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Federal Lawmakers Have Counterfeit-Riddled Platforms Like Amazon in Their Sights

Federal lawmakers have taken a big steps toward cracking down on online counterfeits.

On Monday, four members of the House Judiciary Committee introduced the Stopping Harmful Offers on Platforms by Screening Against Fakes in E-Commerce (SHOP SAFE) Act, a bill that would change business as usual for major online marketplaces like Amazon, eBay and Walmart, which traffic in products sold by loosely regulated third-party vendors.

Digital platform marketplaces have increased in popularity with online shoppers seeking a breadth of choice, and “helped fuel the growth of counterfeit and pirated goods into a half trillion-dollar industry,” the Department of Homeland Security said in January when releasing its “Combating Trafficking in Counterfeit and Pirated Goods” report, which suggests steps industry and government can take to combat the rising tide of unauthorized products.

With the release of the DHS report, “all of the bad actors in e-commerce who have been taking a free ride on the pocketbooks of consumers, the backs of American workers, and the innovations of IP rights holders are officially on notice that DHS and this administration will immediately begin taking the strongest steps possible to combat counterfeit trafficking,” said Dr. Peter Navarro, director of the Office of Trade and Manufacturing Policy and an assistant to President Trump.

Knockoff goods not only deprive brands of rightful profits but also threaten the health and well-being of unsuspecting consumers. “Consumer lives are at risk because of dangerous counterfeit products that are flooding the online marketplace,” Rep. Doug Collins (R-Ga.), ranking member of the House Judiciary Committee, said in a statement.

“Congress must create accountability to prevent these hazardous items from infiltrating the homes of millions of Americans,” he added.

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In addition to Rep. Collins, chairman of the House Judiciary Committee Jerrold Nadler (D-N.Y.), Martha Roby (R-Ala.), ranking member of the Subcommittee on Courts, Intellectual Property and the Internet, and Hank Johnson (D-Ga.), chairman of the Subcommittee on Courts, Intellectual Property and the Internet introduced the bill.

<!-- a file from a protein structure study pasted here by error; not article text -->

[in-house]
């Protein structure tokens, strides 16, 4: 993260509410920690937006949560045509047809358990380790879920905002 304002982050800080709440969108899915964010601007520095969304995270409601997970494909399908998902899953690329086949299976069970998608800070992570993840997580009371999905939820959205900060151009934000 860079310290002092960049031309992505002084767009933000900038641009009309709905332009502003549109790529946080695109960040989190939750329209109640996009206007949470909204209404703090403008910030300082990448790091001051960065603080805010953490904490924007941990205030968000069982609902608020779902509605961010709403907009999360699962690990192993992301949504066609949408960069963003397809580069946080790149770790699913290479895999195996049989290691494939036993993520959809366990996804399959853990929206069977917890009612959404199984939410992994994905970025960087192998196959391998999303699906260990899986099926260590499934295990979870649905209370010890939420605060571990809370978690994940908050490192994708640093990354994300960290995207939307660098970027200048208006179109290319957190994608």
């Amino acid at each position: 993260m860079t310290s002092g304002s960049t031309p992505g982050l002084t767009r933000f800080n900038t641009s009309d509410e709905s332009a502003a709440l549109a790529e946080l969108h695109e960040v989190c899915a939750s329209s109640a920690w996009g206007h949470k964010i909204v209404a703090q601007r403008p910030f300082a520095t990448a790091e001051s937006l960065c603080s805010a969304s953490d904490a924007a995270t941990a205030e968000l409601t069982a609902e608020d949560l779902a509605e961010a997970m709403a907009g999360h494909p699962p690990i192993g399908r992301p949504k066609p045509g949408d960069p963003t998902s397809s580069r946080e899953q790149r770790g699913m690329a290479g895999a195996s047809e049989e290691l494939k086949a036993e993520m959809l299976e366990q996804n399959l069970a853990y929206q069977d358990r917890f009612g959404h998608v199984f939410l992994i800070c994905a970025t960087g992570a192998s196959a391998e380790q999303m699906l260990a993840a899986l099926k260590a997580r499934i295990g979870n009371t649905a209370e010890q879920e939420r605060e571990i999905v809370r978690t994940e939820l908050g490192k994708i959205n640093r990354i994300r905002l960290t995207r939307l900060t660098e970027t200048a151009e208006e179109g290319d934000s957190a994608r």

If enacted, the bill would heighten the risks for marketplaces found to play host to fakes and frauds. Beyond introducing trademark liability for companies caught selling unsafe goods, the measure also stipulates that marketplaces tighten up their third-party practices. This means digital platforms would have to establish and enforce best practices that verify sellers’ legitimacy, delete listings promoting confirmed counterfeits and blacklist repeat offenders.

American Apparel & Footwear Association president and CEO Steve Lamar applauded the SHOP SAFE Act as the “latest in a string of proactive efforts by Congress and the administration to address the growing counterfeit problem.”

“Unless we are continuously improving in the fight against counterfeits, we are falling behind,” he said in a statement. “While many online marketplaces are directing increased resources towards this issue, much more needs to be done to prevent counterfeit products from unknowingly entering the homes of American families.”

Lamar agreed with Rep. Collins’ assertion that the crux of the counterfeit matter lies with protecting shoppers from “potential product safety hazards.”

“This is about the safety of your family, whether that means ensuring the pajamas you buy for your child meet flammability standards or that the protective footwear you wear on the job site works as intended,” he said. “As such, we believe this should be a top priority for e-commerce platforms going forward.”

The illicit counterfeiting business has exploded recently, doubling in size to reach $509 billion in 2016 from the decade prior as stated in the landmark DHS report, said Jed Nelsen, senior compliance manager for Etailz, which helps retailers and brands increase their success on e-commerce marketplace platforms.

Counterfeits, he added, “pose an existential threat” to the reputation of small and mid-size brands, jeopardizing not just sales but also the likelihood of keeping their businesses afloat. The vast majority of bogus products fail to undergo the most routine safety screenings, Nelsen noted, and are frequently made with a material mix that puts people at risk.

“More needs to be done to address the scourge of counterfeits found on online marketplaces,” he said.

As more Americans migrate to e-commerce for their shopping needs, “counterfeiters have followed” in their wake, Rep. Collins said.

“Consumers should be able to trust that what they see and purchase online is what they will get, but counterfeiters continue to join platforms with ease and masquerade as reliable sellers in order to infect American households with dangerous and unsafe counterfeit products,” he added, applauding the act’s “commonsense measures” that “tackle the gaps” in marketplace platforms’ systems.